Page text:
proprietor of Collits' Inn on the Great Western Road, below Mount York.
Peirce Brigginton(?) Collits was convicted in London in 1800 and arrived in Sydney on the Minora the following year. He and his wife Mary settled in the District of Evan, where Pierce was Chief Constable. They built their inn, the "Golden Fleece", at the base of Mount York around 1823. It accomodated a long stream of noteable visitors, including Governors Darling and Bourke, and was the subject of many descriptions by travellers.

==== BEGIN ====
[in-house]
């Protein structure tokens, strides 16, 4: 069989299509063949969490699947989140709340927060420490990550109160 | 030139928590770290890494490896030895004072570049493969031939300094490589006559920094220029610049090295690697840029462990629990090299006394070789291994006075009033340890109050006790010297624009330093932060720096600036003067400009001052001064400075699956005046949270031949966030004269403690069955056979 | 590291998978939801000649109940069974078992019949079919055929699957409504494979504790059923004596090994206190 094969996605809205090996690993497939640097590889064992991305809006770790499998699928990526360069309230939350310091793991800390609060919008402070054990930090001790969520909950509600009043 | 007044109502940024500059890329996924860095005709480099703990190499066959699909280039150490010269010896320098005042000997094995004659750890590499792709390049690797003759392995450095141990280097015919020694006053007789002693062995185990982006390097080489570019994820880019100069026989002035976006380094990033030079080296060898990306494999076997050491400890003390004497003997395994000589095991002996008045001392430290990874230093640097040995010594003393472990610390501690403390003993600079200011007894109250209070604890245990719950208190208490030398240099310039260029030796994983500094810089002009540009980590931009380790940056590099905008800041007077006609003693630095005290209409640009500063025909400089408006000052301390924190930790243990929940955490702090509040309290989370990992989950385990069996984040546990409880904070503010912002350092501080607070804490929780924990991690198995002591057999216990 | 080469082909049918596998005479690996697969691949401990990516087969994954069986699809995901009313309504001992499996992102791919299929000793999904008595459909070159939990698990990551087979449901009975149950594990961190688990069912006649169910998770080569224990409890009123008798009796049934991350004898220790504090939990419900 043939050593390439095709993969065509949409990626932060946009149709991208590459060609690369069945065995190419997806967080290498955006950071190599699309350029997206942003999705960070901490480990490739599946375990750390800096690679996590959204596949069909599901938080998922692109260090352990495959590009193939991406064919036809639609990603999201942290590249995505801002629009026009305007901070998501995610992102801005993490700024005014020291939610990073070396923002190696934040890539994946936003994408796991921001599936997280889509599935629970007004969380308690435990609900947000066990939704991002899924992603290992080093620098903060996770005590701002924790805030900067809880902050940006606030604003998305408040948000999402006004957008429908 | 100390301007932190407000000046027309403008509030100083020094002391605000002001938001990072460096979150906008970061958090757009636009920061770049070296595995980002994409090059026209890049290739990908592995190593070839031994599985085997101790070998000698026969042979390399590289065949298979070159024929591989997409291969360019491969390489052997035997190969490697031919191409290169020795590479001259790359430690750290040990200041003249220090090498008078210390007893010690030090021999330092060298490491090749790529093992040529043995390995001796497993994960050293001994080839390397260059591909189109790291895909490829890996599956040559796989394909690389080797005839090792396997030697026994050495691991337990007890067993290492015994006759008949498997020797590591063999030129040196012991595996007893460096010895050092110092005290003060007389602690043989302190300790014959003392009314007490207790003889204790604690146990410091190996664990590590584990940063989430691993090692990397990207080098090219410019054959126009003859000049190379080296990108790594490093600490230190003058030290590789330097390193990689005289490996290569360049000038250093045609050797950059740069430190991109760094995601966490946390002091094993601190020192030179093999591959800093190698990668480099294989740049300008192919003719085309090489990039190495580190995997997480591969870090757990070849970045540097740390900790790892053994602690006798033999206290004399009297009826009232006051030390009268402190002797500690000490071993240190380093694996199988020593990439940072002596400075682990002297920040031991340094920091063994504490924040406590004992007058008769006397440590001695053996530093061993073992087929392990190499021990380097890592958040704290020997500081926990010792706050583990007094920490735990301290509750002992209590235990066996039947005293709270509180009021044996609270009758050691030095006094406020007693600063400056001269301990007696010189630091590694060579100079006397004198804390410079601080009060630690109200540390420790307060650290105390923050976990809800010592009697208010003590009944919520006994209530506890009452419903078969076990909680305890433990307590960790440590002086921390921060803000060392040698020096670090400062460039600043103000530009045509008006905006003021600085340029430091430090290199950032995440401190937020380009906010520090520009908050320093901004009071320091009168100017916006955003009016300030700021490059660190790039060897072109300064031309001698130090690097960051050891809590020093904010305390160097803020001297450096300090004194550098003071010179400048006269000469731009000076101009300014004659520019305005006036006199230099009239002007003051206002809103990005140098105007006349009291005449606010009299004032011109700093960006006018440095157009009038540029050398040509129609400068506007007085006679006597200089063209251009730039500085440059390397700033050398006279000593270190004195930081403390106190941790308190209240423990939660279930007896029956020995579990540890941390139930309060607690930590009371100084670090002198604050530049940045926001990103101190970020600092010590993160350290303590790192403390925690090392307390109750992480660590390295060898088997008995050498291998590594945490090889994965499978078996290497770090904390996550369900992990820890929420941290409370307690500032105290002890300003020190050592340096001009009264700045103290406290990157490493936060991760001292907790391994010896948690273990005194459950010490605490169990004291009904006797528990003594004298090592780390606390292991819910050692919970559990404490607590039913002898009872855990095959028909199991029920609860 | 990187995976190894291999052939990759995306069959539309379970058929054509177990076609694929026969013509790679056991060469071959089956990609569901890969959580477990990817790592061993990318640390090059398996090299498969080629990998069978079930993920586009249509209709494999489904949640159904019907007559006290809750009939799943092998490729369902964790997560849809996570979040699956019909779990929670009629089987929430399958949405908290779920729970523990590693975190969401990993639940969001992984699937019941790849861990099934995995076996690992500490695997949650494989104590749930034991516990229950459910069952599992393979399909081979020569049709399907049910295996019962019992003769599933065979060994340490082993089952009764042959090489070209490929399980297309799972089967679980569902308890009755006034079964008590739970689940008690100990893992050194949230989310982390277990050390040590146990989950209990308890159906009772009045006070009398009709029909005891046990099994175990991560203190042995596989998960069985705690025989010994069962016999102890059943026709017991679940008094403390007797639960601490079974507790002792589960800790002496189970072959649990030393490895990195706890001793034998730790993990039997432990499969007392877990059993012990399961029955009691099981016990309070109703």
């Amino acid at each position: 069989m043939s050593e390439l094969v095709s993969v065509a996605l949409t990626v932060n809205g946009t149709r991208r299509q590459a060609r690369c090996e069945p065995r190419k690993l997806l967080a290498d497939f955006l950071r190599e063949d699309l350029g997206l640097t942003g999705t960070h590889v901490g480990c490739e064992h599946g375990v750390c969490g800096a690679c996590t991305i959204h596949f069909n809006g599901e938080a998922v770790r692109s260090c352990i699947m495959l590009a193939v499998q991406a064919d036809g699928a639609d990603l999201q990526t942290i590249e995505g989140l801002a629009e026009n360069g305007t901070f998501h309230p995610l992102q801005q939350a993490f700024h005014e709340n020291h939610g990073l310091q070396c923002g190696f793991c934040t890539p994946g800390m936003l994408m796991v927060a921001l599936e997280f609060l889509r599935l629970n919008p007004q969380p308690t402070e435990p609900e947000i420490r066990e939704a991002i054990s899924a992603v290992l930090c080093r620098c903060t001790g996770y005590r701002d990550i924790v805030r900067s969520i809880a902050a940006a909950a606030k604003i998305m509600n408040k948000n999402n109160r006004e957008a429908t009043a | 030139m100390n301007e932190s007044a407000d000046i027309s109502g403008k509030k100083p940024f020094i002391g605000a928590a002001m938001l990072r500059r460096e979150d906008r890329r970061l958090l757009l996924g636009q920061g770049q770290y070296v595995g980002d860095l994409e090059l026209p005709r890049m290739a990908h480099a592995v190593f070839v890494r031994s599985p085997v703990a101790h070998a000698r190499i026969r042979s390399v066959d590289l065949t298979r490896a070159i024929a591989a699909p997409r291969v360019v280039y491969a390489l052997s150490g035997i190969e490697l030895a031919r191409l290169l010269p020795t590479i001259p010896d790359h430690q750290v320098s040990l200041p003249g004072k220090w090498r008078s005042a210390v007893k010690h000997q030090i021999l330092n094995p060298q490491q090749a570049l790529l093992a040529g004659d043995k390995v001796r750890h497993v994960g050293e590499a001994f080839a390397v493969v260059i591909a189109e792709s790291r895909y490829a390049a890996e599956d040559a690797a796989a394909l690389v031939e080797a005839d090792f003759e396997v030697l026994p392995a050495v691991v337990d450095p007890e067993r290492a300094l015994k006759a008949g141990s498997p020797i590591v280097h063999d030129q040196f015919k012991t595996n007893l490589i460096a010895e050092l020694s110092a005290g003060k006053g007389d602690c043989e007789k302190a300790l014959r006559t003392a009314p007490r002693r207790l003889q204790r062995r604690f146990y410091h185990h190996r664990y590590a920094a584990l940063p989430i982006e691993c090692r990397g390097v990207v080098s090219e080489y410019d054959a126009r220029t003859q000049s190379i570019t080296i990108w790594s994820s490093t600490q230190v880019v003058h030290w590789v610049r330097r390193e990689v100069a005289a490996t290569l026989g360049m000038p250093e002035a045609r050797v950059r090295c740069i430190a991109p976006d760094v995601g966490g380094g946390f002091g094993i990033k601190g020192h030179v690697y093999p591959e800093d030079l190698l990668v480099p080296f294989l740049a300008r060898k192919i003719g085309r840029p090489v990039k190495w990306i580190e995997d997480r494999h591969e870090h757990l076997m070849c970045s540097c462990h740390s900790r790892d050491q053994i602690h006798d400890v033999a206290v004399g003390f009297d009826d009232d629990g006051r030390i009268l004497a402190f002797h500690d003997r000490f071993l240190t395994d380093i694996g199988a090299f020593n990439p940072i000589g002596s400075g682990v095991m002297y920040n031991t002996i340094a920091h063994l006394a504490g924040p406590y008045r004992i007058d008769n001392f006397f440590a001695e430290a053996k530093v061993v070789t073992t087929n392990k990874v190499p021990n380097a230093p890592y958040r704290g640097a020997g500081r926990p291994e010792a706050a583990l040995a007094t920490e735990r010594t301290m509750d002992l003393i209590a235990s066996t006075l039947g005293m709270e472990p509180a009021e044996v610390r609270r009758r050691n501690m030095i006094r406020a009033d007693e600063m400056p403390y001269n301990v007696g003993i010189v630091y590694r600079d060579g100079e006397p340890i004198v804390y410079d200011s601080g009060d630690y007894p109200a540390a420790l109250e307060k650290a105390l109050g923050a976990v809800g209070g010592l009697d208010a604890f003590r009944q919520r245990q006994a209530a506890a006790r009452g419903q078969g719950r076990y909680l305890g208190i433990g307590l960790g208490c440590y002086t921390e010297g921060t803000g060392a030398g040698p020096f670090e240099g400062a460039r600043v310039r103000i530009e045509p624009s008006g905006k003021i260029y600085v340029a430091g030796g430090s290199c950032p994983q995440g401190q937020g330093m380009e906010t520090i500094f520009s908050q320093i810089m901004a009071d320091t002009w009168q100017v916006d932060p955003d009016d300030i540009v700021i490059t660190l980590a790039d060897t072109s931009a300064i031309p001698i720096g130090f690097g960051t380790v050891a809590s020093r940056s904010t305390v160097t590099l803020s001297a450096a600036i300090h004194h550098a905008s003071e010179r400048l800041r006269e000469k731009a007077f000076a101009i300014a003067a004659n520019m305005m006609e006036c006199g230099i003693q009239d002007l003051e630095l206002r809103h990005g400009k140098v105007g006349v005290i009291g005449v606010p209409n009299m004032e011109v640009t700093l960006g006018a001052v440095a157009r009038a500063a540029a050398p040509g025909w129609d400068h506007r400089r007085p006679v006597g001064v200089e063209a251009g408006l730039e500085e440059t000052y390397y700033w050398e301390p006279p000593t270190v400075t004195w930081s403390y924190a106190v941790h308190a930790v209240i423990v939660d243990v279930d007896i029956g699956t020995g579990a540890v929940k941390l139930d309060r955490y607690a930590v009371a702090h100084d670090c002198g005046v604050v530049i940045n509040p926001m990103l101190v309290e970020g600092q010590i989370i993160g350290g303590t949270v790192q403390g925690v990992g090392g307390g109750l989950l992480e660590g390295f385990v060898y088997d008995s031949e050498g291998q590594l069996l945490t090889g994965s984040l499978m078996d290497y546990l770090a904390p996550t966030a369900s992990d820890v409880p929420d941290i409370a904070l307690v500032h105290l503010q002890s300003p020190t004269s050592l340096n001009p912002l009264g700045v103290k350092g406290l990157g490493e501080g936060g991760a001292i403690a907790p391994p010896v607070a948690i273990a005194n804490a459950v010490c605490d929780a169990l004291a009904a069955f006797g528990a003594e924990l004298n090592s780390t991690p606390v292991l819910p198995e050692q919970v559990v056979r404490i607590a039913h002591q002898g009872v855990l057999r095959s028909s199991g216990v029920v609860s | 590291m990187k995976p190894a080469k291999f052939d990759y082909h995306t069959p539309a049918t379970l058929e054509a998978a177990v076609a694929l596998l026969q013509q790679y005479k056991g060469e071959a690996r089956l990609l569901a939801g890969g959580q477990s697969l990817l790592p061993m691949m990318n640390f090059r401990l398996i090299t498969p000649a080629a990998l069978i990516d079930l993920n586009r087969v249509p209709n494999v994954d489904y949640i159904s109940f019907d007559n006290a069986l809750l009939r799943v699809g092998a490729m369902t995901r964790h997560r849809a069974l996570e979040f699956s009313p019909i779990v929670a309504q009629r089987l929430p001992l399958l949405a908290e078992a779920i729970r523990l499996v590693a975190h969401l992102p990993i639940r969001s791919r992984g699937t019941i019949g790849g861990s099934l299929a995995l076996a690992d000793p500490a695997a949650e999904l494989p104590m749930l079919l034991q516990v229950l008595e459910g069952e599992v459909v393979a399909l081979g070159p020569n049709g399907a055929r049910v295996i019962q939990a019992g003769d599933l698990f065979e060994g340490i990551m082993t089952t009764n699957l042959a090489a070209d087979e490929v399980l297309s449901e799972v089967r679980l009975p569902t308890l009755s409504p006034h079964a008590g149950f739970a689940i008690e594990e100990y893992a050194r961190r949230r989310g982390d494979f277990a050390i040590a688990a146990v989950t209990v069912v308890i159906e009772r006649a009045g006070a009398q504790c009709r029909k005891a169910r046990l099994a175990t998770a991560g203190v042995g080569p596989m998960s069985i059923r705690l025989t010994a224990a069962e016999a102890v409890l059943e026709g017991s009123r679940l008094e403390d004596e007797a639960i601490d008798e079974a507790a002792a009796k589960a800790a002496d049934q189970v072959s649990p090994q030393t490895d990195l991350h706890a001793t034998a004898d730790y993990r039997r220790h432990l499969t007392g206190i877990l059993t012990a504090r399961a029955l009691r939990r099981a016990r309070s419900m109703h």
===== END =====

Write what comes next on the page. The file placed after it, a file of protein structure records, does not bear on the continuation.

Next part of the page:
In 1827, a traveller `X.Y.Z’ (Major Antil?), described Collett’s Inn, “the Golden Fleece”, in glowing terms.
“We cannot pause at a better place … I assure you there is only one better inn in the whole colony, for it is warm, comfortable, and commodious in the inside, as it is beautiful and picturesque without … To arrive at Collett’s is like passengers going ashore from a weary voyage, everything appears a couleur de rose … [but] all this good accommodation is not had for nothing; some people thinking the charges high at this house under the hill”. Mackaness (ed.), Fourteen Journeys, 178-80.
Shortly after the missionaries passed through, a new line of road was opened by Governor Bourke, (down Victoria Pass) which bypassed Collett’s Inn.
W.L. Harvard, "Pierce Collits and His Inns", JRAHS 23, 5 (1938):392-4__.